London — The EU wants to see the Southern Gas Corridor -- designed to bring gas from Azerbaijan into southern Europe to reduce the region's dependence on Russian imports -- extended northward into the Western Balkans, a senior EU official said Dec. 18.
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Representatives from the EU and Azerbaijan met Dec. 18 in Brussels as part of their cooperation council.
The $40 billion Southern Gas Corridor comprises the 16 Bcm/year BP-operated Shah Deniz 2 field offshore Azerbaijan, the expanded South Caucasus Pipeline via Georgia, the TANAP pipeline in Turkey and the 10 Bcm/year TAP link to Italy.
The system is now complete with first gas expected to flow to Italy via TAP before year-end.
"Building on the important progress made this year in finalizing the Southern Gas Corridor, we are keen on exploring its possible extension to the Western Balkans," the European Commissioner for Neighborhood and Enlargement, Oliver Varhelyi, said in a statement.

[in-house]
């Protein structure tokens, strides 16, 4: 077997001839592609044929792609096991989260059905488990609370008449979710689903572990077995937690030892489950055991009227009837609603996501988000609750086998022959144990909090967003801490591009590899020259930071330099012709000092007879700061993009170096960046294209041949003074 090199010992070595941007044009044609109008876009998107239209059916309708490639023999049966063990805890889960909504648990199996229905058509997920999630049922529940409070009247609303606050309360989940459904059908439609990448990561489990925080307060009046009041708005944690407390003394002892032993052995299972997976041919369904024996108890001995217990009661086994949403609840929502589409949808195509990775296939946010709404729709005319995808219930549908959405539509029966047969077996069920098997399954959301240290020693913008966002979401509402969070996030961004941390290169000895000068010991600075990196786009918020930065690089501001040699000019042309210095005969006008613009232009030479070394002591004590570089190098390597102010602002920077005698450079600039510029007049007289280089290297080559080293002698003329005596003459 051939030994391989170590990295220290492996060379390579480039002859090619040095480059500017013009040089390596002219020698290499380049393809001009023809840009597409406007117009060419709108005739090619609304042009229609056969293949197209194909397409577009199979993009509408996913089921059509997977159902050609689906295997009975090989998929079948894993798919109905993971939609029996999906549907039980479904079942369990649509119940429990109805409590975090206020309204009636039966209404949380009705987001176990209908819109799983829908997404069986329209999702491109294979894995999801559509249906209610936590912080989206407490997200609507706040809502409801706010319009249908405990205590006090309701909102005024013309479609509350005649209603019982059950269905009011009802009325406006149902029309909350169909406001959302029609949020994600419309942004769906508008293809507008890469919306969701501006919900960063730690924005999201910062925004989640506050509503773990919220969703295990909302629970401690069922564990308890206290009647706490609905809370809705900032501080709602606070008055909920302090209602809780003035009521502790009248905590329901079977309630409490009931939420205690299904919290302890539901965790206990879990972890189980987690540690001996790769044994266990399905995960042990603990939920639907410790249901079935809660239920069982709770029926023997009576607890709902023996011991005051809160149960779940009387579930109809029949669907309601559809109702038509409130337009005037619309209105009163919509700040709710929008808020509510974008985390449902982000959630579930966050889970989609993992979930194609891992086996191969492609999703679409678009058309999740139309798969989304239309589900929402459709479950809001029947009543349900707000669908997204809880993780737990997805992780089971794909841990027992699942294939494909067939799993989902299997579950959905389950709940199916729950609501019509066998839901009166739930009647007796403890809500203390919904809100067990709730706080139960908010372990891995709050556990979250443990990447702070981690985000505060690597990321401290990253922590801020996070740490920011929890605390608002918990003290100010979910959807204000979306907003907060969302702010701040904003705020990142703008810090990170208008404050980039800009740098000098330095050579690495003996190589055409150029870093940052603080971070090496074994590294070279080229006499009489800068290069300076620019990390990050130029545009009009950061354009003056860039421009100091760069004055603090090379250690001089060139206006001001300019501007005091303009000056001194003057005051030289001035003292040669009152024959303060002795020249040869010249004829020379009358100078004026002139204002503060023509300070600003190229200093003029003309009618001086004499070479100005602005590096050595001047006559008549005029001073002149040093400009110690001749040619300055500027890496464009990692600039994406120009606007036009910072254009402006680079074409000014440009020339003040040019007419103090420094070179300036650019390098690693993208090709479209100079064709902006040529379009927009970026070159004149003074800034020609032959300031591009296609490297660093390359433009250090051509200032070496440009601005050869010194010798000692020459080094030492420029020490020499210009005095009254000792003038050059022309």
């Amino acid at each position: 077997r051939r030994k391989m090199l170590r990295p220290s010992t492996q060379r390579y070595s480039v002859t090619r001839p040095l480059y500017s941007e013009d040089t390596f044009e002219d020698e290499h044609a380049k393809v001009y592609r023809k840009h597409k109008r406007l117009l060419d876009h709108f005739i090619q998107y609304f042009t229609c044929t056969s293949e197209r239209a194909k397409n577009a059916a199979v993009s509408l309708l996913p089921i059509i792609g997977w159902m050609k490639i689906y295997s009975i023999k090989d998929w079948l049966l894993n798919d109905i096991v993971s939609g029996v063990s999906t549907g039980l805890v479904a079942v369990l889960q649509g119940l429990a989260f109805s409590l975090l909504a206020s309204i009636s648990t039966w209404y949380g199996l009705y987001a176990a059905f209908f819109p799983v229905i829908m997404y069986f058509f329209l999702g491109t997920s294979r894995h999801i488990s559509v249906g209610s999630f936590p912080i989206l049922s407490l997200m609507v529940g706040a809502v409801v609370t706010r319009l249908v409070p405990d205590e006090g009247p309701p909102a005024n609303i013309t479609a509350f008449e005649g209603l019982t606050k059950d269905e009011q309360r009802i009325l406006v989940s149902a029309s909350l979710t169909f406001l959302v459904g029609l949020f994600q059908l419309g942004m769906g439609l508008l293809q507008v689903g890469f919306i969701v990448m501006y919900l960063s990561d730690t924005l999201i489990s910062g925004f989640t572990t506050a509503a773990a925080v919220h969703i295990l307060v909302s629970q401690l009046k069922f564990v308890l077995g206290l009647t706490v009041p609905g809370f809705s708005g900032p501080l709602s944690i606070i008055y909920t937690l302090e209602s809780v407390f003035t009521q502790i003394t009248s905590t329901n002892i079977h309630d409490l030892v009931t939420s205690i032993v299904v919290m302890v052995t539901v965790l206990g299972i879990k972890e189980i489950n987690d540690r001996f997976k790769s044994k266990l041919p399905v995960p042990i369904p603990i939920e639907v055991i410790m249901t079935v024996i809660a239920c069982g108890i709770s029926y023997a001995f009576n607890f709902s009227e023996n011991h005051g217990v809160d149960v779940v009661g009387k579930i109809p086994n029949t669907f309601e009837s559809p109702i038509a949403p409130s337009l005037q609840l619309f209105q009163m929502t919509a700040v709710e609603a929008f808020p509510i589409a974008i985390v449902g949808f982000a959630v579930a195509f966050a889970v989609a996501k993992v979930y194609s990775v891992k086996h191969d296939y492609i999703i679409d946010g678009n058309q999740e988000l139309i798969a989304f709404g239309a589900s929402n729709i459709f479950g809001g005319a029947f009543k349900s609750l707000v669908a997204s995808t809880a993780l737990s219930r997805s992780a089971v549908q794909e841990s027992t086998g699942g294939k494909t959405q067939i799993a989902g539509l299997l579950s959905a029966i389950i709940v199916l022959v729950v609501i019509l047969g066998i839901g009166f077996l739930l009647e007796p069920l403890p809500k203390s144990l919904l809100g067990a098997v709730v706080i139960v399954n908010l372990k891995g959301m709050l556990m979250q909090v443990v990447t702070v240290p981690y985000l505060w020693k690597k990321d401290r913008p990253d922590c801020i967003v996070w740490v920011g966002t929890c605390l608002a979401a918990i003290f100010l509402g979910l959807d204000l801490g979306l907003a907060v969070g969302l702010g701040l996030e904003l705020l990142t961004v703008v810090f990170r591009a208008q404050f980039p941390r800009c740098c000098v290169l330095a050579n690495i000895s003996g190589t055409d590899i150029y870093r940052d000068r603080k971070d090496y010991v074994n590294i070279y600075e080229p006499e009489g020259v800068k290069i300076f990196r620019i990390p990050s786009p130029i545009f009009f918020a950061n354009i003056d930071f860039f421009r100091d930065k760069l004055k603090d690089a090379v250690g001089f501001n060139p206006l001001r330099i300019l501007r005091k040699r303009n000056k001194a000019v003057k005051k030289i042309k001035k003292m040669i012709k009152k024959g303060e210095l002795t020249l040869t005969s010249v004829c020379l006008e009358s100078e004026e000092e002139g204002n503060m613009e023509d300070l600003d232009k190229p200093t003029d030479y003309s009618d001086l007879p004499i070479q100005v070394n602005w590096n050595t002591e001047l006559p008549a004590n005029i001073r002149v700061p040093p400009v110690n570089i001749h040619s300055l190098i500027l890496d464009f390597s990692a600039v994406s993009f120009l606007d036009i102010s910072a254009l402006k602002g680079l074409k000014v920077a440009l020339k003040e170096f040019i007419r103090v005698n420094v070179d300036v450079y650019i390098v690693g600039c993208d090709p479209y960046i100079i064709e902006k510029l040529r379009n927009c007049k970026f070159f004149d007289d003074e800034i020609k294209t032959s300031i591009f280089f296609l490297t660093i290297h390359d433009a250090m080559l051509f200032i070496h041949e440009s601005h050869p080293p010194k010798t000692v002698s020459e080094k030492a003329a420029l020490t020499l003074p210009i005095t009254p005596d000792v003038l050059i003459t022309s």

The Western Balkans covers countries such as Albania, Bosnia and Herzegovina, Montenegro, North Macedonia, and Kosovo.
There are plans for a 5 Bcm/year pipeline -- the Ionian Adriatic Pipeline (IAP) -- that would connect to TAP in Albania to the Croatian grid via Montenegro, with a spur into Bosnia and Herzegovina.
There has been only limited gasification to date in the region, but gas for use in power generation is seen as a way to eliminate coal-fired generation.
The total length of the gas pipeline from the Albanian town of Fier to link to the Croatian grid is 511 km.
It could also operate in reverse mode, sending gas southward from Croatia, which from next year will be able to import LNG via its new floating terminal at Krk.
A ministerial declaration on the project was signed back in 2007, but there has been only limited progress since then.